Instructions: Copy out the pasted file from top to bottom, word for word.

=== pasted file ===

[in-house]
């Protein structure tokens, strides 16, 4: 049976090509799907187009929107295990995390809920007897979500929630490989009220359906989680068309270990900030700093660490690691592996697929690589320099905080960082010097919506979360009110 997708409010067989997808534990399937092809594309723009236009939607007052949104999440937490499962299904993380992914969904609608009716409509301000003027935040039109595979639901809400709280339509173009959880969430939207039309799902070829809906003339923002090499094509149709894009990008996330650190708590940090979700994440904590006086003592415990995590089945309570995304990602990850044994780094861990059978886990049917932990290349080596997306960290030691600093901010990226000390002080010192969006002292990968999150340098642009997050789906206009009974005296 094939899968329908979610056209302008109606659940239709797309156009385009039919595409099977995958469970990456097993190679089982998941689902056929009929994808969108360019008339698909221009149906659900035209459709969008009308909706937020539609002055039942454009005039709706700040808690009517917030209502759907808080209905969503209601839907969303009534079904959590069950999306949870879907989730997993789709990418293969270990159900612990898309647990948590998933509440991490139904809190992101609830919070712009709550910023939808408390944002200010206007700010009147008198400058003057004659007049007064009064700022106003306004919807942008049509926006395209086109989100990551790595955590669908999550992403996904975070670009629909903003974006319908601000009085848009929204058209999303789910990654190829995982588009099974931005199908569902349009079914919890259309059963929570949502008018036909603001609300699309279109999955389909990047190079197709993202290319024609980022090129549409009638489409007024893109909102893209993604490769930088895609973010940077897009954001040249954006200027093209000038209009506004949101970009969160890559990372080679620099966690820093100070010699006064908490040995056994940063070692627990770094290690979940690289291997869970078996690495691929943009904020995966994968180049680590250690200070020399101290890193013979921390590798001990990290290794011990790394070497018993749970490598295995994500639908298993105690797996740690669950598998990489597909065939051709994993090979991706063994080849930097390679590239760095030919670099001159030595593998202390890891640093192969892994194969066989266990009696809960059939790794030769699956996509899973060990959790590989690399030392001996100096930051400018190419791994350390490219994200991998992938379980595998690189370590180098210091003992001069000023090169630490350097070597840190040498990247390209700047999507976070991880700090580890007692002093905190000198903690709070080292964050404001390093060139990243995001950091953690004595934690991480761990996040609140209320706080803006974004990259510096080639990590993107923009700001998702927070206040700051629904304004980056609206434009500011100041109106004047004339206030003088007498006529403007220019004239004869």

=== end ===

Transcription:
[in-house]
């Protein structure tokens, strides 16, 4: 049976090509799907187009929107295990995390809920007897979500929630490989009220359906989680068309270990900030700093660490690691592996697929690589320099905080960082010097919506979360009110 997708409010067989997808534990399937092809594309723009236009939607007052949104999440937490499962299904993380992914969904609608009716409509301000003027935040039109595979639901809400709280339509173009959880969430939207039309799902070829809906003339923002090499094509149709894009990008996330650190708590940090979700994440904590006086003592415990995590089945309570995304990602990850044994780094861990059978886990049917932990290349080596997306960290030691600093901010990226000390002080010192969006002292990968999150340098642009997050789906206009009974005296 094939899968329908979610056209302008109606659940239709797309156009385009039919595409099977995958469970990456097993190679089982998941689902056929009929994808969108360019008339698909221009149906659900035209459709969008009308909706937020539609002055039942454009005039709706700040808690009517917030209502759907808080209905969503209601839907969303009534079904959590069950999306949870879907989730997993789709990418293969270990159900612990898309647990948590998933509440991490139904809190992101609830919070712009709550910023939808408390944002200010206007700010009147008198400058003057004659007049007064009064700022106003306004919807942008049509926006395209086109989100990551790595955590669908999550992403996904975070670009629909903003974006319908601000009085848009929204058209999303789910990654190829995982588009099974931005199908569902349009079914919890259309059963929570949502008018036909603001609300699309279109999955389909990047190079197709993202290319024609980022090129549409009638489409007024893109909102893209993604490769930088895609973010940077897009954001040249954006200027093209000038209009506004949101970009969160890559990372080679620099966690820093100070010699006064908490040995056994940063070692627990770094290690979940690289291997869970078996690495691929943009904020995966994968180049680590250690200070020399101290890193013979921390590798001990990290290794011990790394070497018993749970490598295995994500639908298993105690797996740690669950598998990489597909065939051709994993090979991706063994080849930097390679590239760095030919670099001159030595593998202390890891640093192969892994194969066989266990009696809960059939790794030769699956996509899973060990959790590989690399030392001996100096930051400018190419791994350390490219994200991998992938379980595998690189370590180098210091003992001069000023090169630490350097070597840190040498990247390209700047999507976070991880700090580890007692002093905190000198903690709070080292964050404001390093060139990243995001950091953690004595934690991480761990996040609140209320706080803006974004990259510096080639990590993107923009700001998702927070206040700051629904304004980056609206434009500011100041109106004047004339206030003088007498006529403007220019004239004869």